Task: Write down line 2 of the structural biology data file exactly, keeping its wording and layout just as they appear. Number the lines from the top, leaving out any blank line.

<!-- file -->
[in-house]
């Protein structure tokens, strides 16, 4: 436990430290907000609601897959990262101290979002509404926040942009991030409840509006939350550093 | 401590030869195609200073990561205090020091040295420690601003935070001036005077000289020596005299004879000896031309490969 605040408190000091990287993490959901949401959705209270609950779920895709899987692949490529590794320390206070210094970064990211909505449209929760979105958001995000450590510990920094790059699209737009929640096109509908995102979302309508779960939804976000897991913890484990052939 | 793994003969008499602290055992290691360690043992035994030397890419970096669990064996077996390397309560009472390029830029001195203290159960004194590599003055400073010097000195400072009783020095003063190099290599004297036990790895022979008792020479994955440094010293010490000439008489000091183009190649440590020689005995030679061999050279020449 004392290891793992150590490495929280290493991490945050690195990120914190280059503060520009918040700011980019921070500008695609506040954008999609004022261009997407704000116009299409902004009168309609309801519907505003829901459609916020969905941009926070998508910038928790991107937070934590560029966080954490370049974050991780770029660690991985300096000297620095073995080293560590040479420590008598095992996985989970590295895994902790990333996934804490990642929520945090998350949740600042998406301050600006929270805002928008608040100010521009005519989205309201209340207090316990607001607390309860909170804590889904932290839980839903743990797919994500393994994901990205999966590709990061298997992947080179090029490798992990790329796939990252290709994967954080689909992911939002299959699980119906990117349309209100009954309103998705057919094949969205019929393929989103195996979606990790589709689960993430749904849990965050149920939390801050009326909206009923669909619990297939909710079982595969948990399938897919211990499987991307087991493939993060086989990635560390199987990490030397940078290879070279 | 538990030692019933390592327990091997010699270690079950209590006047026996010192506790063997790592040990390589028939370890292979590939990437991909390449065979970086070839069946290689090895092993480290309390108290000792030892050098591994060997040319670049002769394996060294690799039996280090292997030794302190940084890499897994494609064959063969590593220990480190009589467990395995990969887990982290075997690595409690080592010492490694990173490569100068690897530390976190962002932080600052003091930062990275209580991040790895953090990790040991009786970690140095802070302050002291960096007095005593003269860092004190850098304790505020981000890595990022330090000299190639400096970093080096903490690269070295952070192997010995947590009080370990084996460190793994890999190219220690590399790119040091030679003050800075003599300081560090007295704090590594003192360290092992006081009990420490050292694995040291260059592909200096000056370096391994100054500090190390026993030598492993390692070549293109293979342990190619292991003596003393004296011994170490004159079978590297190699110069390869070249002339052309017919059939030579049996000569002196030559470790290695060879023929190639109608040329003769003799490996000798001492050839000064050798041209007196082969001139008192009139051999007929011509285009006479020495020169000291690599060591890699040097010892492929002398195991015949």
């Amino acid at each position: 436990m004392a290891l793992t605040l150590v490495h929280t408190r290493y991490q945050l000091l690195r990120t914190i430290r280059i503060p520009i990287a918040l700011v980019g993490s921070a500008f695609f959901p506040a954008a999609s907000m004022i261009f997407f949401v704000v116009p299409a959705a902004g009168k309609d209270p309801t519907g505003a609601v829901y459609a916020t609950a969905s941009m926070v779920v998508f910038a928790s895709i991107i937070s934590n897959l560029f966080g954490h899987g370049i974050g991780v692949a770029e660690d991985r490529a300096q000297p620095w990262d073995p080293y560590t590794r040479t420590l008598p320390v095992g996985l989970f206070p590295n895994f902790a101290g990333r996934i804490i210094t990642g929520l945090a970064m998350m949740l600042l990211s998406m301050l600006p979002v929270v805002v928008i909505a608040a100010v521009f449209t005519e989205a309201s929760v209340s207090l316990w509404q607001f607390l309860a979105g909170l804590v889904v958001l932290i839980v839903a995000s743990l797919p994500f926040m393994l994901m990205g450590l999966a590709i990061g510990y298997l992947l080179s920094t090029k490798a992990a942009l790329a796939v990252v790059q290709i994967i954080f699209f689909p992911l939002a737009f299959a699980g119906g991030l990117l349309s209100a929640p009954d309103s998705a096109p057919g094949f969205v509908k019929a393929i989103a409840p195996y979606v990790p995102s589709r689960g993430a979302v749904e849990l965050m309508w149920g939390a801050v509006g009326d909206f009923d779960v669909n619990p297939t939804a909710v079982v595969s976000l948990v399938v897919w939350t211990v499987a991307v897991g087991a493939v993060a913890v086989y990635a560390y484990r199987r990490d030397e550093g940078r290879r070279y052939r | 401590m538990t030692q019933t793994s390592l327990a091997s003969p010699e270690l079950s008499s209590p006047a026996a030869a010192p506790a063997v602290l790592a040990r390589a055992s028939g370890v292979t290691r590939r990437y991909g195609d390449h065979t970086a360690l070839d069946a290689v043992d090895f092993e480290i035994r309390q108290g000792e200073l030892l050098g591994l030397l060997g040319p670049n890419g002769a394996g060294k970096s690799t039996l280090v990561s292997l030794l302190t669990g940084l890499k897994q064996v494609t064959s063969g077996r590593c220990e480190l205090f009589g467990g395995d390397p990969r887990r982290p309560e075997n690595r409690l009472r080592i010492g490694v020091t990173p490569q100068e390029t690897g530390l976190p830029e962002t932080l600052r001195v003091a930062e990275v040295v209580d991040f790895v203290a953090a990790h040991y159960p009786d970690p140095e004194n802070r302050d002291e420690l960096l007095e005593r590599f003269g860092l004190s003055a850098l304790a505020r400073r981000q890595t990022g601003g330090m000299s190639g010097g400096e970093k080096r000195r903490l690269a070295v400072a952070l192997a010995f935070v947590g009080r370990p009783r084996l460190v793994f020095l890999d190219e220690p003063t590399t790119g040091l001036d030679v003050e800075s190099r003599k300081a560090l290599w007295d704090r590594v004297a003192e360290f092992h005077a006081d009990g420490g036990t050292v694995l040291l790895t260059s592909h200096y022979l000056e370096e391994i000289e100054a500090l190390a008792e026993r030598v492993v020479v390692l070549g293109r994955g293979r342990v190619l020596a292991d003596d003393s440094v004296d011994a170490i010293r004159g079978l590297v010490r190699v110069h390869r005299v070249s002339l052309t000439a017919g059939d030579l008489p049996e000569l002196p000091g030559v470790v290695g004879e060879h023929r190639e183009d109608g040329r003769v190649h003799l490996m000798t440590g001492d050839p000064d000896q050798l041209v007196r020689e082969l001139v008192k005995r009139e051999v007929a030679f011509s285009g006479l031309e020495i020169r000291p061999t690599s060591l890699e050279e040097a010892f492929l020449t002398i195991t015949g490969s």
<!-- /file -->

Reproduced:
């Protein structure tokens, strides 16, 4: 436990430290907000609601897959990262101290979002509404926040942009991030409840509006939350550093 | 401590030869195609200073990561205090020091040295420690601003935070001036005077000289020596005299004879000896031309490969 605040408190000091990287993490959901949401959705209270609950779920895709899987692949490529590794320390206070210094970064990211909505449209929760979105958001995000450590510990920094790059699209737009929640096109509908995102979302309508779960939804976000897991913890484990052939 | 793994003969008499602290055992290691360690043992035994030397890419970096669990064996077996390397309560009472390029830029001195203290159960004194590599003055400073010097000195400072009783020095003063190099290599004297036990790895022979008792020479994955440094010293010490000439008489000091183009190649440590020689005995030679061999050279020449 004392290891793992150590490495929280290493991490945050690195990120914190280059503060520009918040700011980019921070500008695609506040954008999609004022261009997407704000116009299409902004009168309609309801519907505003829901459609916020969905941009926070998508910038928790991107937070934590560029966080954490370049974050991780770029660690991985300096000297620095073995080293560590040479420590008598095992996985989970590295895994902790990333996934804490990642929520945090998350949740600042998406301050600006929270805002928008608040100010521009005519989205309201209340207090316990607001607390309860909170804590889904932290839980839903743990797919994500393994994901990205999966590709990061298997992947080179090029490798992990790329796939990252290709994967954080689909992911939002299959699980119906990117349309209100009954309103998705057919094949969205019929393929989103195996979606990790589709689960993430749904849990965050149920939390801050009326909206009923669909619990297939909710079982595969948990399938897919211990499987991307087991493939993060086989990635560390199987990490030397940078290879070279 | 538990030692019933390592327990091997010699270690079950209590006047026996010192506790063997790592040990390589028939370890292979590939990437991909390449065979970086070839069946290689090895092993480290309390108290000792030892050098591994060997040319670049002769394996060294690799039996280090292997030794302190940084890499897994494609064959063969590593220990480190009589467990395995990969887990982290075997690595409690080592010492490694990173490569100068690897530390976190962002932080600052003091930062990275209580991040790895953090990790040991009786970690140095802070302050002291960096007095005593003269860092004190850098304790505020981000890595990022330090000299190639400096970093080096903490690269070295952070192997010995947590009080370990084996460190793994890999190219220690590399790119040091030679003050800075003599300081560090007295704090590594003192360290092992006081009990420490050292694995040291260059592909200096000056370096391994100054500090190390026993030598492993390692070549293109293979342990190619292991003596003393004296011994170490004159079978590297190699110069390869070249002339052309017919059939030579049996000569002196030559470790290695060879023929190639109608040329003769003799490996000798001492050839000064050798041209007196082969001139008192009139051999007929011509285009006479020495020169000291690599060591890699040097010892492929002398195991015949």